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Update from Andy: Gigs with Lunny & RTE Radio Appearance

 I'm just coming to the end of a long, long tour of UK and Germany. 43 gigs in 59 days. It's been great but the number of kilometres driven would astonish ....even me! Have day off today!
Under some pressure to publicise forthcoming gigs with Donal Lunny!! 
We are playing THE MAGISTORIUM in South Anne Street in Dublin on 1st December and would love to see a full house! Ditto for FOXFORD WOOLEN MILLS on December 3rd. While I'm at it, tune into RTE on November 30th at 4pm and hear us playing a couple of songs and talking about the latest Planxty release. More happening the following week but I'll give this a rest for the moment.

Listen Here

RTÉ Review: Planxty – Between the Jigs and the Reels

Updated / Nov. 21, 2016 11:51

Planxty: a delightful retrospective CD just released with accompanying DVD.

Planxty: a delightful retrospective CD just released with accompanying DVD.

Reviewer score
Audience score


The CD consists of 17 tracks drawn from the handful of studio albums, beginning with Christy’s inimitable version of Norman Blake’s True Love Knows No Season (Billy Gray) and ending with Timedance, the Eurovison interval music in 1981, when Dublin hosted the event following Johnny Logan’s win the previous year.
This is gently understated music from another era, carefully arranged with an ear for variety. Liam O’Flynn’s pipes come in on two different breaks, over Donal  Lunny and Andy Irvine’s delicate tracery of mandolin and bouzouki and odd spurts of harmonica.Irvine’s wisftul ballad, Baneasa’s Green Glade, recalls the song-writer’s days travelling in Eastern Europe in the late sixties. Indeed it prompted your reviewer to check on Google as to where Băneasa actually is located. Up comes an ad for Băneasa Shopping City, an up-market mall, near Bucharest, in stark contrast to the leafy glade and pastoral scene evoked by Andy. One discovers further that Băneasa was sparsely populated with great spaces of parkland before luxury apartment developments ten years ago. Andy must have been singing about the parkland. . .Si Bheag Si Mhor, Follow up to Carlow, The Well Below the Valley are all here, all imperishably great. The Well Below the Valley features Christy’s solo voice with studry bodhrán accompaniment, and multi-tracked tin whistles and pipes as the song draws to a close. Junior Crehan’s Favourite is as fresh as a May morning in the eponymous musician’s own County Clare.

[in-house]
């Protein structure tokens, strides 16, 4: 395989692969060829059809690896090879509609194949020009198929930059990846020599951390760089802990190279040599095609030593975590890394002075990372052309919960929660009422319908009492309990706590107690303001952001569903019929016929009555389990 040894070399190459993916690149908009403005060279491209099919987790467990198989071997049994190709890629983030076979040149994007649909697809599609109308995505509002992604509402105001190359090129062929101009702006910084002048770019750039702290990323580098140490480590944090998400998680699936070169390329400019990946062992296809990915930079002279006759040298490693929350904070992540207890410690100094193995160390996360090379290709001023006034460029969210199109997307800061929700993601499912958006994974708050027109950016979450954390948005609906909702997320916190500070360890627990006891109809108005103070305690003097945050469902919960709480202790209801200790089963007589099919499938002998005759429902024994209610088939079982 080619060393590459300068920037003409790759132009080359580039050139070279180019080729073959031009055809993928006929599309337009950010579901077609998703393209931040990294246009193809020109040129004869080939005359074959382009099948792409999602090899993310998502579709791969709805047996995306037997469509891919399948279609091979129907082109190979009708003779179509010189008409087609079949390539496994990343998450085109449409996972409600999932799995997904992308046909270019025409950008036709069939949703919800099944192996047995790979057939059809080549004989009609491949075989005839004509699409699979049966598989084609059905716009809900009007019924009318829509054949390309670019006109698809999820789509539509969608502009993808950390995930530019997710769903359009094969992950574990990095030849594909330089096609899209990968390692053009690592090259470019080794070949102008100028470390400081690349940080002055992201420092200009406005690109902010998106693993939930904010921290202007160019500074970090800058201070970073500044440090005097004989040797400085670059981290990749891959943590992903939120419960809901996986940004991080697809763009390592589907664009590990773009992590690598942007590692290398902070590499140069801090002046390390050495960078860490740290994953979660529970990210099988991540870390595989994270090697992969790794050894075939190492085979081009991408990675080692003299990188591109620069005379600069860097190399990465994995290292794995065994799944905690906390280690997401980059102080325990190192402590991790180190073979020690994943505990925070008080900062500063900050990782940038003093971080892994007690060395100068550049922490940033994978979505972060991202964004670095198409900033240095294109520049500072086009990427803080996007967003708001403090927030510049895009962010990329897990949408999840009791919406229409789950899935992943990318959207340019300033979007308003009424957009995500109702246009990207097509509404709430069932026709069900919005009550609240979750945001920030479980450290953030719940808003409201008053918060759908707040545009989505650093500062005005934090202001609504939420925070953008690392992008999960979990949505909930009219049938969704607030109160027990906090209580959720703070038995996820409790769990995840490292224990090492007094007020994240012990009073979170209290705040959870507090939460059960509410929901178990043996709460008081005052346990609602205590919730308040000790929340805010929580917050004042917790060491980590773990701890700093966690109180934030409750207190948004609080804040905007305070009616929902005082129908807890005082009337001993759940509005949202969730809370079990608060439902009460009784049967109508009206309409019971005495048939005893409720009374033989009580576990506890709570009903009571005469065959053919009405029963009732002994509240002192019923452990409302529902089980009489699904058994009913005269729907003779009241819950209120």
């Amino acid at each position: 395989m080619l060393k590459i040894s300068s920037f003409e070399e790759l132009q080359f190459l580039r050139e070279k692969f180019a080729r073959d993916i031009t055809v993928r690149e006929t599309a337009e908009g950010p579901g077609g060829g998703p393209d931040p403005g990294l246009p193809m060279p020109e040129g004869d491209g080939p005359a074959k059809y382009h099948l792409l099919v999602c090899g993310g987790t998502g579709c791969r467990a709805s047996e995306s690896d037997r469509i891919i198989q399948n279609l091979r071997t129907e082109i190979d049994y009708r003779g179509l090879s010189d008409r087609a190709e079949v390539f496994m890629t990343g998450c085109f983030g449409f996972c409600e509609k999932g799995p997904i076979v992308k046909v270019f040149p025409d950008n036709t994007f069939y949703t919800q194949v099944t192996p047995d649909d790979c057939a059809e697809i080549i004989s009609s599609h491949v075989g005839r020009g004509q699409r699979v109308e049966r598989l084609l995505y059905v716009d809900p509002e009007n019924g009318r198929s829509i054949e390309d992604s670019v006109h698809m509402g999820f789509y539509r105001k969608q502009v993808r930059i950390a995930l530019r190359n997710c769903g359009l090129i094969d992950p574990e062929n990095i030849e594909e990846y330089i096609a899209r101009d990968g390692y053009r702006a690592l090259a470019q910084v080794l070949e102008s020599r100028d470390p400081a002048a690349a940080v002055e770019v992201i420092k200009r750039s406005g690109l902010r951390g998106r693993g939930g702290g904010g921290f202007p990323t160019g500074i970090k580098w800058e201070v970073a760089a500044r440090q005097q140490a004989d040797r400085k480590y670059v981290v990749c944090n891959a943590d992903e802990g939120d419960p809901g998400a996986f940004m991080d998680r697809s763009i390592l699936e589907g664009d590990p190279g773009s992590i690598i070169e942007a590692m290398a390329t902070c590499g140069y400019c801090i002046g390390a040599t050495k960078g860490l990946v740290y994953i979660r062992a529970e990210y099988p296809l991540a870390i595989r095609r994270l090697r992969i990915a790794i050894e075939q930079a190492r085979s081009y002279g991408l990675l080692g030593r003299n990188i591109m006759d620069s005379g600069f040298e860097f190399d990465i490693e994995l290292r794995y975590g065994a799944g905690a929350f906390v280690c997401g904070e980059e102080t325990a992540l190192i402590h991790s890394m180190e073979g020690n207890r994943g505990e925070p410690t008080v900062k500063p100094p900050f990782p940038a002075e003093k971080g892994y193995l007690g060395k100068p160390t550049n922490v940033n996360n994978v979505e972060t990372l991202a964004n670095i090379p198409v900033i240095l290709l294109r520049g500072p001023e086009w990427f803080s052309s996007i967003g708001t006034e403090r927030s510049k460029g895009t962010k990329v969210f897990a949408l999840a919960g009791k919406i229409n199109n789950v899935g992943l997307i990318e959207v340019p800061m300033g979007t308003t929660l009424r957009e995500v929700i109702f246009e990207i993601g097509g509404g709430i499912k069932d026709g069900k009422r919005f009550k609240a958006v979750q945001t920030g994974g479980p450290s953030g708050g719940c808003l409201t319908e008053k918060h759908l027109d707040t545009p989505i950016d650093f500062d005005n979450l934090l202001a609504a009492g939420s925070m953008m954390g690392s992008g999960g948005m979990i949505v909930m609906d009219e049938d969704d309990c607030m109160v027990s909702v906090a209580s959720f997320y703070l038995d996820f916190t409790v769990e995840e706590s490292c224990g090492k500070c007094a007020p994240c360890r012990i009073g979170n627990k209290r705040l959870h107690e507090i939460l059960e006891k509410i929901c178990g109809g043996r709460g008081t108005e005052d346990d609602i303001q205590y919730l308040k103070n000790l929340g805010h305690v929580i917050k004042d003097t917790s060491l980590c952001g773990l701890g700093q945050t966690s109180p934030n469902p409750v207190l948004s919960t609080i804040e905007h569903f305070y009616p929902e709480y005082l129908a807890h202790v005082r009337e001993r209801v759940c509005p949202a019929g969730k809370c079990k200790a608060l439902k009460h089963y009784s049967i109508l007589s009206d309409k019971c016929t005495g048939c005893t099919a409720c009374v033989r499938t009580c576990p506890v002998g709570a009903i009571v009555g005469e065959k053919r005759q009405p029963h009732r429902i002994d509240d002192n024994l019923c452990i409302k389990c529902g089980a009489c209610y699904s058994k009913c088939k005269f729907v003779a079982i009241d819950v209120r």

Junior Crehan’s Favourite is paired with Corney is Coming, as Christy’s bodhrán gives the latter tune propulsion and heft. Andy’s The West Coast of Clare is heart-breaking, a sad song remebering great times, a dark canvas of lost love.

There is an organic credibility about the early material, and no sense of post-production, just the expertly- woven wool of the music. An appealing instrumental, Accidentals – new to these ears  – is paired with Andy’s sensitive reading of  Aragon Mill, a lament for lost industry from the pen of American singer-songwriter and social activist Si Kahn.

Timedance is pleasant and jazz-influenced but it is not core Planxty material. It’s more of a piece with Moving Hearts, the newly evolving band with Christy and Dónal on board. That said, the original Planxty line-up, as featured the first so-called `black’ album especially, were one of a kind who deserve to be re-discovered by every generation interested in Irish music.

Also included is a comprehensive DVD history, beginning with a 1972 Late Late Show appearance, featuring another classic Planxty number, Blacksmith (A blacksmith courted me . .) and concluding with a 1982 Festival Folk performance. Terrific stuff.

Paddy Kehoe

via RTÉ

New in at #10 in the Irish album charts is Planxty with ‘Between the Jigs and the Reels’!